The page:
I have a problem with Scrum – although the problem isn’t really the Scrum methodology itself, but rather some of the people who (attempt) to adopt it.
I’d liken it to Harley Davidson motorcycles or perhaps Gibson guitars – both great products, especially if they’re acquired by people who know what they’re buying and how to use them. Unfortunately, what tends to happen is that they’re also purchased by people from the outside – usually in their first foray into the sector, without any understanding of what they actually need to make full use of their purchase. For a motorcycle, where and how you ride should normally be an important factor in the type of motorcycle you purchase. Likewise, things like target musical genres and any preferred style of play will dictate what type of guitar you will want to buy (if you regularly play songs in different tunings, you may regret having that Floyd Rose tremolo on your guitar). There are obviously a huge number of other factors to consider, but I’ll avoid digressing further for now. My point is, if you don’t completely understand what you need, you’re likely to go in the wrong direction.
Going with the flow?
So, how does that relate to Scrum? Well, when you’re looking at changing the way you work, you’ll probably have a number of things to consider: what size are your teams and how many do you have, how complex are the products you’re developing, what constraints are you working with (budget, time, organisational structure) and so on. In life, there are very few solutions where one size truly fits all – but a great many tend to make this assumption with Agile – especially in relation to Scrum. More often than not – Scrum is adopted without any form of analysis about what it provides and where it fits. Ask people to list just three pros and cons about what they’ve chosen and many will struggle. Ask them why they went with Scrum and they’ll often tell you that it’s the most popular – so it must be great, right?
Now, the vast majority of people who bought their new Harley or an awesome Gibson SG will find themselves very happy with what they’ve got – but not all… While a bad purchase may have some resale value, chances are that making a bad decision about your approach to delivering software will not see a good a return. At worst, you might have failed to deliver a viable product, drove away your best talent and spent all your money. Game over.
Measure, evaluate, adjust.
Ok, so maybe that’s extreme and in most cases you’ll probably do alright. However, I’d expect a good team to do more than blindly following a prescribed way of working and instead, actually look at what pain-points they have and where their greatest inefficiencies lay. You should have some understanding of where you could improve and what benefits addressing area that could bring. You can do that at any point – before you transition to Agile, after, during – or even if you never chose to adopt an Agile methodology.
Even if Scrum (or any other particular methodology) is a good fit, it’s probably not going to be perfect. If you want confidence that you’re doing the best you can, you should have some understanding of at least some alternative approaches. There’s actually a large number of agile ways of working – some sharing ideas, some diverging. If you adopt a continuous improvement mindset, you should be regularly evaluating what you do and why you do it. Don’t just follow the masses.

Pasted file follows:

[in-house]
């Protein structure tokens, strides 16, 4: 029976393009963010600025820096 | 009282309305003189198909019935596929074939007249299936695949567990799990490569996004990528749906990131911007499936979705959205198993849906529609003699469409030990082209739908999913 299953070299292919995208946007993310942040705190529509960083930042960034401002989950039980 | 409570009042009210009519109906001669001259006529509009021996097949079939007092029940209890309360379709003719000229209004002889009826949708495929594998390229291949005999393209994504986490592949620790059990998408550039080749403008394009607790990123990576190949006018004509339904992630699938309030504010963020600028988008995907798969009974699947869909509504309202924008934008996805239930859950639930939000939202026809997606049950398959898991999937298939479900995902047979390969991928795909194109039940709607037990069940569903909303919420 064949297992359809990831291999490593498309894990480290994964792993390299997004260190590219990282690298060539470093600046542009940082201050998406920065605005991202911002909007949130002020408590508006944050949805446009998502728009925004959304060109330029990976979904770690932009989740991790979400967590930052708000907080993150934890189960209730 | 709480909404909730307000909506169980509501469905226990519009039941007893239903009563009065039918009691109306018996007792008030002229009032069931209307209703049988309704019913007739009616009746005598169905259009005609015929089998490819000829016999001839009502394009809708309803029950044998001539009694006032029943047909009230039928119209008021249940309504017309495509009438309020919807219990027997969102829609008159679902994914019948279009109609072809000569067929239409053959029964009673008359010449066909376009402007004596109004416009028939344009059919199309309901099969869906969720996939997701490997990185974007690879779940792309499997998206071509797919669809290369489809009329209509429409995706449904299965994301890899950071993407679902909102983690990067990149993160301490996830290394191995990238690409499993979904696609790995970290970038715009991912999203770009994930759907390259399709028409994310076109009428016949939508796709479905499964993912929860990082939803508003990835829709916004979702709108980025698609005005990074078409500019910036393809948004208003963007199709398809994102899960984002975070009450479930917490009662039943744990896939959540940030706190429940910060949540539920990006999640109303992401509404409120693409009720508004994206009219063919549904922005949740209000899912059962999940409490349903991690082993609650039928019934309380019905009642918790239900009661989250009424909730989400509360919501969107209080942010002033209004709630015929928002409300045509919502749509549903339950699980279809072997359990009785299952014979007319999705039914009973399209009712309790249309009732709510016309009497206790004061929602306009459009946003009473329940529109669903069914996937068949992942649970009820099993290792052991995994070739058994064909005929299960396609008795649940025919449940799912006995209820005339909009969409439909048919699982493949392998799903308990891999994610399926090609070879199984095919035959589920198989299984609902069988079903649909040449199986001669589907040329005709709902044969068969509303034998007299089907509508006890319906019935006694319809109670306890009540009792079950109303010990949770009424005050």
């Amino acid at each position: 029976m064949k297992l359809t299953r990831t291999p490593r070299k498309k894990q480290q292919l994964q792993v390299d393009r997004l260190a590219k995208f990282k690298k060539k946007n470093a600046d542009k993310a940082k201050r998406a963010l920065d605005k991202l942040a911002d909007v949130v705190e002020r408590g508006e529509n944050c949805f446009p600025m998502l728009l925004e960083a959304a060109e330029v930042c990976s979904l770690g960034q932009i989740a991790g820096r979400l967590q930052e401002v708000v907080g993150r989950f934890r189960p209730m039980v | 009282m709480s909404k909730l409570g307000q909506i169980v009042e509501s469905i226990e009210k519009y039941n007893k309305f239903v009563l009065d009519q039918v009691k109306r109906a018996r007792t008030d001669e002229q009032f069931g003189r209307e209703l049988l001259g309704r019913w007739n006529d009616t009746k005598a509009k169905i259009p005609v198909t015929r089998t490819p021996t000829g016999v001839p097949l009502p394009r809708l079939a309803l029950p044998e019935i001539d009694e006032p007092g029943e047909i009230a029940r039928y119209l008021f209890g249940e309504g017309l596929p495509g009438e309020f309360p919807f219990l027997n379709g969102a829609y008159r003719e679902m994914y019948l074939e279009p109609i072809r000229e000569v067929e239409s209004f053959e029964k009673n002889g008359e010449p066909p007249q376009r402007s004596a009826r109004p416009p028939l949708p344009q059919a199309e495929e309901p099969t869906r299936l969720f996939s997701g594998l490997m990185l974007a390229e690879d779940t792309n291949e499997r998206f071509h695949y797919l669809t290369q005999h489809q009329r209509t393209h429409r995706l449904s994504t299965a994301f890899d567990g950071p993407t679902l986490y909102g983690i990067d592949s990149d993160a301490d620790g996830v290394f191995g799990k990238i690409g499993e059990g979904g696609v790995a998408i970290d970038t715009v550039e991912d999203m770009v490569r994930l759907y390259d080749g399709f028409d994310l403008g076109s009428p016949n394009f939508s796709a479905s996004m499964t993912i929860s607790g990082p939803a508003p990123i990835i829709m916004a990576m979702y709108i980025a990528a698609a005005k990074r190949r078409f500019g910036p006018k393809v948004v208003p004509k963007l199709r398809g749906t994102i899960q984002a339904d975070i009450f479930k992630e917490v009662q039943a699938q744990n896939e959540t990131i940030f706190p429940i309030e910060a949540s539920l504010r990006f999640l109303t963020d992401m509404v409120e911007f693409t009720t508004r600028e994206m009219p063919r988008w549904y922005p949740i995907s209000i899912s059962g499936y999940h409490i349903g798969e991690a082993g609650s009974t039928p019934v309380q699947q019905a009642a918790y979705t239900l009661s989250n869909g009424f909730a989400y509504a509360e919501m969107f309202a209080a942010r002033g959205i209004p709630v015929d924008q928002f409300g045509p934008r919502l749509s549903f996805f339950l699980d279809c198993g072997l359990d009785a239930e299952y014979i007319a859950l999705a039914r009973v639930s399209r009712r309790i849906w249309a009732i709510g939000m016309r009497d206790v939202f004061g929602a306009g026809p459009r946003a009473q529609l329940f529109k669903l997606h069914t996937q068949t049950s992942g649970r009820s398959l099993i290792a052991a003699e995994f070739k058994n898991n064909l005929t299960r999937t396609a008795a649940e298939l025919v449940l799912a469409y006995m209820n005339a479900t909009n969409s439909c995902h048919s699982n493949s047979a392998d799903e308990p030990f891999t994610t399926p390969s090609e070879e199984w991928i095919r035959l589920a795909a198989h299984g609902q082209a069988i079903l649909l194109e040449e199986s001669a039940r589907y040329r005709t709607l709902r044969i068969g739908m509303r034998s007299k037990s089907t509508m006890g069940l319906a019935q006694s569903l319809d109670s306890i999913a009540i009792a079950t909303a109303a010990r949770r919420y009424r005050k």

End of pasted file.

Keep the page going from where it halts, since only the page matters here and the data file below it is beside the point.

Now, you may be aware that Harley Davidson isn’t the worlds only motorcycle manufacturer. If they were “the best”, why do other brands still exist and why do people continue to buy them? Depending on what you measure, who “the best” is can vary quite dramatically. Scrum benefits from being relatively easy to understand and limited in scope (divorcing itself from engineering practices). That might make it a good choice for starting to learn about Agile – but does it continue to add as much value in the different stages of your journey?
A bad workman blames his tools.
One constant I’ve observed is that who you have on your team is much more crucial than the processes, tools or methodologies at hand. A team of motivated, talented people can achieve a huge amount very quickly.
For me, a good methodology provides the least amount of interference required to ensure that all the effort expended is in the right direction (and also provides a clear measure of progress). I’d assert that the level of “interference” should probably take into account the level of skills in your team, their previous track record and how well understood the project’s goals are. Done badly, Scrum can come across as micro-managing and almost condescending. It’s an old adage, but if you’ve hired good people – get out of their way! Let them demonstrate how they’d approach things given a free rein.
If you’ve got bad people, sorry but Scrum isn’t going to magically fix that. Nothing is. However, be careful who you consider to be the “bad” people. Quite often, the developers or delivery team get left with the blame for any project going awry, simply because they’re at the end of the chain. Sometimes it genuinely is poor tooling (yes, you can blame your tools) or a number of other upstream issues that really derailed the project long beforehand. It wasn’t a bad workman. As often as not, the core issue actually relates to poor planning, unclear direction or bad management decisions completely outside of their control. Too many companies shoot the messenger without realising that is what they’re doing.
Nowadays, it’s very tempting to adopt fashionable trends – especially when they promise so much (transformation to an efficient, ultra productive nirvana). Scrum is one of many tools at your disposal, just try to ensure you have a clear understanding about the problems that it’s potentially going to solve for you. Agile is very much in vogue at the moment – use it wisely, don’t just be someone with “all the gear”…